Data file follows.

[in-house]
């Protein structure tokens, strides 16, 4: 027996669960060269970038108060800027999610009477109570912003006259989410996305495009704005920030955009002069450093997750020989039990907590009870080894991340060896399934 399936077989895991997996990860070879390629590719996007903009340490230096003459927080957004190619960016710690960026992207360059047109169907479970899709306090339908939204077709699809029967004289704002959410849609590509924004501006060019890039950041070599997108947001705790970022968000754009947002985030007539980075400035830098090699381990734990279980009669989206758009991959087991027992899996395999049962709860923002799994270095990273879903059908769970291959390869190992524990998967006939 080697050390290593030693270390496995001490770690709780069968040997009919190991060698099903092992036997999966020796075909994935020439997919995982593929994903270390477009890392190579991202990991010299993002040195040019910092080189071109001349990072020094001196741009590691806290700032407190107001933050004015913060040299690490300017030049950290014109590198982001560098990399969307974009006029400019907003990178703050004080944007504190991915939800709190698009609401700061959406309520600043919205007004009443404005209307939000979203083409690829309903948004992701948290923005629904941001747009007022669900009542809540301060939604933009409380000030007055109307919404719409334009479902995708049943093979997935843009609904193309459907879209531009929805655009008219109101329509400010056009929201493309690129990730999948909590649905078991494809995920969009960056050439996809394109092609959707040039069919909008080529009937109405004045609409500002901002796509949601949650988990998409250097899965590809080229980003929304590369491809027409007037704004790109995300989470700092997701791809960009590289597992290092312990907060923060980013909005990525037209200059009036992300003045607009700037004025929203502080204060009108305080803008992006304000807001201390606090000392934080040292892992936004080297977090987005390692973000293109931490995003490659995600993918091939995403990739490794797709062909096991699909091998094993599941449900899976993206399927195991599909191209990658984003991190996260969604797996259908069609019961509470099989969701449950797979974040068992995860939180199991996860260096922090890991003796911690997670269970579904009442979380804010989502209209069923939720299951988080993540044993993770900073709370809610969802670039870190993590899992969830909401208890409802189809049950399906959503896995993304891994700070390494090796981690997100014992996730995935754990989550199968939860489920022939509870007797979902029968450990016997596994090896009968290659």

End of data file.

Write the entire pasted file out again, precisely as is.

[in-house]
């Protein structure tokens, strides 16, 4: 027996669960060269970038108060800027999610009477109570912003006259989410996305495009704005920030955009002069450093997750020989039990907590009870080894991340060896399934 399936077989895991997996990860070879390629590719996007903009340490230096003459927080957004190619960016710690960026992207360059047109169907479970899709306090339908939204077709699809029967004289704002959410849609590509924004501006060019890039950041070599997108947001705790970022968000754009947002985030007539980075400035830098090699381990734990279980009669989206758009991959087991027992899996395999049962709860923002799994270095990273879903059908769970291959390869190992524990998967006939 080697050390290593030693270390496995001490770690709780069968040997009919190991060698099903092992036997999966020796075909994935020439997919995982593929994903270390477009890392190579991202990991010299993002040195040019910092080189071109001349990072020094001196741009590691806290700032407190107001933050004015913060040299690490300017030049950290014109590198982001560098990399969307974009006029400019907003990178703050004080944007504190991915939800709190698009609401700061959406309520600043919205007004009443404005209307939000979203083409690829309903948004992701948290923005629904941001747009007022669900009542809540301060939604933009409380000030007055109307919404719409334009479902995708049943093979997935843009609904193309459907879209531009929805655009008219109101329509400010056009929201493309690129990730999948909590649905078991494809995920969009960056050439996809394109092609959707040039069919909008080529009937109405004045609409500002901002796509949601949650988990998409250097899965590809080229980003929304590369491809027409007037704004790109995300989470700092997701791809960009590289597992290092312990907060923060980013909005990525037209200059009036992300003045607009700037004025929203502080204060009108305080803008992006304000807001201390606090000392934080040292892992936004080297977090987005390692973000293109931490995003490659995600993918091939995403990739490794797709062909096991699909091998094993599941449900899976993206399927195991599909191209990658984003991190996260969604797996259908069609019961509470099989969701449950797979974040068992995860939180199991996860260096922090890991003796911690997670269970579904009442979380804010989502209209069923939720299951988080993540044993993770900073709370809610969802670039870190993590899992969830909401208890409802189809049950399906959503896995993304891994700070390494090796981690997100014992996730995935754990989550199968939860489920022939509870007797979902029968450990016997596994090896009968290659």